CONTACT: ACLU of Florida Media Office,, (786) 363-2737

TAMPA, FL – This morning the Tampa City Council confirmed Eric Ward as Chief of Police. Right after his confirmation, the ACLU requested a meeting with Chief Ward to discuss the recent evidence of racial disparities in bicycle stops in Tampa.

Last month the Tampa Bay Times reported that black people are being racially profiled and over-policed by law enforcement in Tampa. The paper analyzed twelve years of data on bicycle citations and discovered that of the 10,000 bicycle tickets issued by Tampa Police, 79% were given to blacks—even though they comprise only a quarter of the city’s population. The investigation also revealed that in 2014, bicycle citations were concentrated in Tampa’s poor, black neighborhoods.

While the Tampa Police Department has agreed to let the Department of Justice Community Oriented Policing Services (COPS) review its program, neither the police nor COPS have made clear whether the review will include an investigation into racial profiling and civil rights violations.

In response to the confirmation Joyce Hamilton Henry, Director of Advocacy for the ACLU of Florida stated:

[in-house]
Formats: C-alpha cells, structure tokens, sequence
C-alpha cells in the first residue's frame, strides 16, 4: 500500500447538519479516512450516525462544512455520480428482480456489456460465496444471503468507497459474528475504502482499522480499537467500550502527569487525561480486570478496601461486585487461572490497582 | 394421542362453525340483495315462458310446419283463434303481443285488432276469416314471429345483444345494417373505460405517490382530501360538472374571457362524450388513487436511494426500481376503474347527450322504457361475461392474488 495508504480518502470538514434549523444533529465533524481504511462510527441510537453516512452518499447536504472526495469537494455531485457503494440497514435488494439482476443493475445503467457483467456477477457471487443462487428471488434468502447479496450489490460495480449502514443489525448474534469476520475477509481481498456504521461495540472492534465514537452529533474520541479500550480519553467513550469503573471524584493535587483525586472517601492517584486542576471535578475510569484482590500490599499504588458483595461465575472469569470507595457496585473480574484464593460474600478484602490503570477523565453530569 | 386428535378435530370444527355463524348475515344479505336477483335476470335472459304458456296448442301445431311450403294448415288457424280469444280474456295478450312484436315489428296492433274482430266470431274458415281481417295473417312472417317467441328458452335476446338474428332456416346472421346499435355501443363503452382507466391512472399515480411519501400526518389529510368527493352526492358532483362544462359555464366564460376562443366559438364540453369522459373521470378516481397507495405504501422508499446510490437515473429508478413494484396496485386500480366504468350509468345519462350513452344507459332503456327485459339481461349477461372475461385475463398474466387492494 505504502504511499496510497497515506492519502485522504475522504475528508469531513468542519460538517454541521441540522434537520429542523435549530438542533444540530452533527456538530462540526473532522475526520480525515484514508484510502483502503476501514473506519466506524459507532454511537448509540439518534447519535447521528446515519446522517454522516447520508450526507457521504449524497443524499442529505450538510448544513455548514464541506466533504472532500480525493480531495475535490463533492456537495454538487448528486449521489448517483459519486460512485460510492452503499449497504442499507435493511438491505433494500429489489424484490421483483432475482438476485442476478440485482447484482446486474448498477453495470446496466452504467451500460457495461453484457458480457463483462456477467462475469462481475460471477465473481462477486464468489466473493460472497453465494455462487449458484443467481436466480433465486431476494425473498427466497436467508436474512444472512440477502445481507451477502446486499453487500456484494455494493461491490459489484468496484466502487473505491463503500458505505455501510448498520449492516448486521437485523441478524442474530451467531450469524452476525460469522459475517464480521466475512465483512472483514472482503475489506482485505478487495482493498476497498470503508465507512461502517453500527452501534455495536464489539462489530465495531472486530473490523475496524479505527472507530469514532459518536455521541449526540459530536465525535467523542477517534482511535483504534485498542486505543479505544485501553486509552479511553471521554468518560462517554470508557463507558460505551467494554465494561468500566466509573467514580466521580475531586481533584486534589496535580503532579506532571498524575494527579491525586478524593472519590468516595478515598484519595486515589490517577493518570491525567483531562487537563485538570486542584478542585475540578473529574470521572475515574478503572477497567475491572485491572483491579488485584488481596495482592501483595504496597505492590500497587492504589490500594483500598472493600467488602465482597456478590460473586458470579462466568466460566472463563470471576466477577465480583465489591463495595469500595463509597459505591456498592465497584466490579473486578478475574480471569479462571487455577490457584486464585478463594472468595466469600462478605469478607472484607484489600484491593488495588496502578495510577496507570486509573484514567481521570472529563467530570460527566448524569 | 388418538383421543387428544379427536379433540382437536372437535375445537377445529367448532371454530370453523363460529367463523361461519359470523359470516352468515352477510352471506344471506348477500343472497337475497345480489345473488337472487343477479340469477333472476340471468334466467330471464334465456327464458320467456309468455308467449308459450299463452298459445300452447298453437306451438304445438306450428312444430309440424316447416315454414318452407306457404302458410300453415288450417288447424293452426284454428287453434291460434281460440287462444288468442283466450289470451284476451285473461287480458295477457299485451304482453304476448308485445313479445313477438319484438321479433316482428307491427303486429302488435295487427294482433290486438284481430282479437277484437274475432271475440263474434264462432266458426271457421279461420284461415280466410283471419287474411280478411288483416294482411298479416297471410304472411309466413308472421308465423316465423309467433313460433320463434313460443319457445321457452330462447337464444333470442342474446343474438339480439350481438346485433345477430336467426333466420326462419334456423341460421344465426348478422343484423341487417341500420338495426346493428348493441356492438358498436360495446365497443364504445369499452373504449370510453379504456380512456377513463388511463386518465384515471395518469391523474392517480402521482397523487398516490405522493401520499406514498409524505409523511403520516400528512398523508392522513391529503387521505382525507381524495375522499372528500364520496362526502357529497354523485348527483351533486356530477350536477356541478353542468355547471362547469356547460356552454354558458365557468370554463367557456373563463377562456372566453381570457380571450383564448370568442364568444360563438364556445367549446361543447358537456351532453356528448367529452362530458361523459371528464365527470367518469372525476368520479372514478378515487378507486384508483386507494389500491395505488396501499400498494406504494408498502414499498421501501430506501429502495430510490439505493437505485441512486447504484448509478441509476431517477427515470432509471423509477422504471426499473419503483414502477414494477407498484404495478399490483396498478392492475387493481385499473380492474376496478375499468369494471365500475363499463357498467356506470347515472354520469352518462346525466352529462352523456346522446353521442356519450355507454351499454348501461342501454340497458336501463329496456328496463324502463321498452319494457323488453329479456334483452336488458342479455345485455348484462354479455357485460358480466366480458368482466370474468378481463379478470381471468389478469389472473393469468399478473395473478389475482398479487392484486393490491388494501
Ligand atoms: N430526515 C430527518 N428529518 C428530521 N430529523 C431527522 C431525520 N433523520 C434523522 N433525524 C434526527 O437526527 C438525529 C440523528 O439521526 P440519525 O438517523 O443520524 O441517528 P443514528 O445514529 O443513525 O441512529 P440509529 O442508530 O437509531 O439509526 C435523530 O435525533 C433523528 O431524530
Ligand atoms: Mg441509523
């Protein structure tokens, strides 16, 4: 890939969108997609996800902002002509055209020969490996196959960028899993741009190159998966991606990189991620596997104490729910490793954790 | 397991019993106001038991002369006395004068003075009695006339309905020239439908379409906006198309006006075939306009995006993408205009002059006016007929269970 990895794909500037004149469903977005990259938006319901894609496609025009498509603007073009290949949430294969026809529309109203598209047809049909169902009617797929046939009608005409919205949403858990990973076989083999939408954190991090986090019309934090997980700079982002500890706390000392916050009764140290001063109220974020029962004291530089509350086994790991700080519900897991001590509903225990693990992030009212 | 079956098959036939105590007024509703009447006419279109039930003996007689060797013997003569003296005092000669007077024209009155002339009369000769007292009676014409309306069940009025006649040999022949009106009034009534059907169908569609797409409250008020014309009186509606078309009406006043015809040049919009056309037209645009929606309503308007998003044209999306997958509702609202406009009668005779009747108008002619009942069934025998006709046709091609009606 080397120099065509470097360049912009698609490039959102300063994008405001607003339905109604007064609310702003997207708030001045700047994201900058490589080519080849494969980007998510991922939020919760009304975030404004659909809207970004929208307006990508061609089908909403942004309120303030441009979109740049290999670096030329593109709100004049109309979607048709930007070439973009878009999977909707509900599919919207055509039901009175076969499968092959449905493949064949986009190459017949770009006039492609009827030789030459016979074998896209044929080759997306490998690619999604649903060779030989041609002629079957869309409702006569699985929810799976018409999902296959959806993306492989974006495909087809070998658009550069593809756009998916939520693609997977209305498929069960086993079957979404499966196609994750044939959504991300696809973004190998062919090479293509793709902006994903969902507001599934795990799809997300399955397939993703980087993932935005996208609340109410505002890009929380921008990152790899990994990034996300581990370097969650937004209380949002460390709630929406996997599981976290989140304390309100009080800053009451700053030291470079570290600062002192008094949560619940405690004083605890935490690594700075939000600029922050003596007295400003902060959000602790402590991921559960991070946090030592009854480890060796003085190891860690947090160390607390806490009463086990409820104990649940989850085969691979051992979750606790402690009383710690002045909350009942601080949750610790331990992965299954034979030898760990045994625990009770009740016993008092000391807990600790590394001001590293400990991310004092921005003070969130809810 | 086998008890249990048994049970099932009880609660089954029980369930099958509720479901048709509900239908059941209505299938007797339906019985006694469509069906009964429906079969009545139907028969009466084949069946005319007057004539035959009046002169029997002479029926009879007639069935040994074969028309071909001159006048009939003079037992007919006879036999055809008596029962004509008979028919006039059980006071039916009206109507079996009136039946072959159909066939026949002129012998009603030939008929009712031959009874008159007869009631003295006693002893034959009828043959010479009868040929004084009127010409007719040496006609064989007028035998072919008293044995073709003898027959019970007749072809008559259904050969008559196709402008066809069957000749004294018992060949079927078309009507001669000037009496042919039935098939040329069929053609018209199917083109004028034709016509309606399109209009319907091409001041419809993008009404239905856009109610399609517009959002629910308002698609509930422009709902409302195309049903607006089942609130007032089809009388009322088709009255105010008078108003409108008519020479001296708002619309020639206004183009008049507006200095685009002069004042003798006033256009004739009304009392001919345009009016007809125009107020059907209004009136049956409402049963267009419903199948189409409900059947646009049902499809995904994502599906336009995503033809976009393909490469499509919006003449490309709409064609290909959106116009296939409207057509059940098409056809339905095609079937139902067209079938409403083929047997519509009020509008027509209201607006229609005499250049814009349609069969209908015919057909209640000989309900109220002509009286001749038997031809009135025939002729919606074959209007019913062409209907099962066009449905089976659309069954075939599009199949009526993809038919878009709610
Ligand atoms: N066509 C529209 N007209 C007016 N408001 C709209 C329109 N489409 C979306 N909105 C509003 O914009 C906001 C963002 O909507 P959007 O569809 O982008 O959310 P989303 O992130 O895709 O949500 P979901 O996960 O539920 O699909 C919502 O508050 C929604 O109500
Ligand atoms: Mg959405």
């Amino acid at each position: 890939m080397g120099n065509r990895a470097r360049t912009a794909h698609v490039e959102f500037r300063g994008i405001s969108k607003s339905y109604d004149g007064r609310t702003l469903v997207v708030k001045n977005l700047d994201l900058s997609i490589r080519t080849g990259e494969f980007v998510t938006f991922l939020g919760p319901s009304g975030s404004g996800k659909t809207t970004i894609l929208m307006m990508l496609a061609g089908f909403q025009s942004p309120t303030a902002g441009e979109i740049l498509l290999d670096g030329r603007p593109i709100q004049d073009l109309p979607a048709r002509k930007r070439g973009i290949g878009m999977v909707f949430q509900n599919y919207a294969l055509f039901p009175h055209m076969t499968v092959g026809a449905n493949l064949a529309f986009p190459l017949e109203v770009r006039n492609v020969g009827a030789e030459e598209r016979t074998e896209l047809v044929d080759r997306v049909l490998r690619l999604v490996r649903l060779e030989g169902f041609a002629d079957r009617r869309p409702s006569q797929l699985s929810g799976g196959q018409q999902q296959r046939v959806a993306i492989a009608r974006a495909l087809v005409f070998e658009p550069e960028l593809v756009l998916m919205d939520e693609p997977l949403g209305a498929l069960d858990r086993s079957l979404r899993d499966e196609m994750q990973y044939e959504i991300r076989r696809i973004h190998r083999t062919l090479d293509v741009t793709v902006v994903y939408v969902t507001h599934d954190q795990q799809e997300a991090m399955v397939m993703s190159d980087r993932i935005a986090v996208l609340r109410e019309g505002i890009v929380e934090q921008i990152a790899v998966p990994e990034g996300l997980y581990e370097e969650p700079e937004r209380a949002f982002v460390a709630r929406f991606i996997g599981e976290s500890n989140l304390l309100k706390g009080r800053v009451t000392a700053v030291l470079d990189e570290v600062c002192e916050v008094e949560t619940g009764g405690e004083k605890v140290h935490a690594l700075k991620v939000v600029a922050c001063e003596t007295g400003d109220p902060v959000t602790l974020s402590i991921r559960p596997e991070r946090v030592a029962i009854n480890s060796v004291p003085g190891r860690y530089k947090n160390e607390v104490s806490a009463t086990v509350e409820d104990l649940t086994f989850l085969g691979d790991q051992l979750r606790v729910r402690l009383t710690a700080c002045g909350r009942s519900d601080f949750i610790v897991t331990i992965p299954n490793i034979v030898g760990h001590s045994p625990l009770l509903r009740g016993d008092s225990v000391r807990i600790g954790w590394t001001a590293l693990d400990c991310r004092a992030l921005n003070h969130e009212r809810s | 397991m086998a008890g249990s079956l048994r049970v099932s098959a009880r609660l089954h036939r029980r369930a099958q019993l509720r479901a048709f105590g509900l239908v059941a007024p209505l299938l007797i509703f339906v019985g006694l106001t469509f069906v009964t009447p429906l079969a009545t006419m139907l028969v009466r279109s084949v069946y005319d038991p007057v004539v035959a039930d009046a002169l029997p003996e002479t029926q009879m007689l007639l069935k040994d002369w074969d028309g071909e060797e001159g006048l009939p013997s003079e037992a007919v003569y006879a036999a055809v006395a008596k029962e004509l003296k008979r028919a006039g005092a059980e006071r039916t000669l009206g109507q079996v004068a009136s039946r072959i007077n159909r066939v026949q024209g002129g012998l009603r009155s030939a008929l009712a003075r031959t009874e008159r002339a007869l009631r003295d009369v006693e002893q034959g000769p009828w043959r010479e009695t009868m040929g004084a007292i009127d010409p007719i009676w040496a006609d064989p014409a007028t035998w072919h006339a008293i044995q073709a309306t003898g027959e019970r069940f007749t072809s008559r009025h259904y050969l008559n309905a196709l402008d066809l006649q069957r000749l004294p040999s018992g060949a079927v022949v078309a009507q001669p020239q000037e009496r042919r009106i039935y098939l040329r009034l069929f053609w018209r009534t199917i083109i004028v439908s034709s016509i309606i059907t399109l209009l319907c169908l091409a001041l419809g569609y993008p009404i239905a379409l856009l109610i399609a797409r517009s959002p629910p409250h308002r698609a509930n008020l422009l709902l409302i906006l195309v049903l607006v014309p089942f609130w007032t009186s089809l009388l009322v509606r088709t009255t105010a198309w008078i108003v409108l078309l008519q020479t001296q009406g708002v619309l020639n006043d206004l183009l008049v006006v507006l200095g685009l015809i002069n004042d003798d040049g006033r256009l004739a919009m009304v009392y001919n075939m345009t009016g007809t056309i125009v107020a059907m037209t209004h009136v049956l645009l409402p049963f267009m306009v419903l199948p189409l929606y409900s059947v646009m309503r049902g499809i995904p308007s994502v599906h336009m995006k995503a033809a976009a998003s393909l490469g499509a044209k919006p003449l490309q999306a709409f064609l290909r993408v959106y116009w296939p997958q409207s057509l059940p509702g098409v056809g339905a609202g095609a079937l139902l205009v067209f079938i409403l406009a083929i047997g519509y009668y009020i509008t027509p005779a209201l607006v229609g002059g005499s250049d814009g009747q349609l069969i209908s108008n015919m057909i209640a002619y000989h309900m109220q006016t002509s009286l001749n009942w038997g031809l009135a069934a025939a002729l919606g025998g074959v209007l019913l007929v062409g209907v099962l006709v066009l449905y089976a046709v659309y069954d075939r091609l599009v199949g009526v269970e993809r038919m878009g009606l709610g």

“While we congratulate Eric Ward on his confirmation, we continue to be worried about the implementation of bicycle citations.”

“Now that Chief Ward has officially begun his role, we’re glad that he has expressed interest in  meeting with civil rights groups and faith leaders to discuss the bike citations and other related issues in policing in order to make our community safer for all of its members.”

The ACLU alongside community leaders in Tampa will continue to push for a suspension of bicycle stops until a full investigation by the U.S. Department of Justice’s Civil Rights Division to ensure that police engagement is being done properly, that it is not over reaching and having an adverse negative affect on Tampa’s young, black community in a way that is unjust, unfair, or unequal.

For more information on Tampa bicycle citations visit: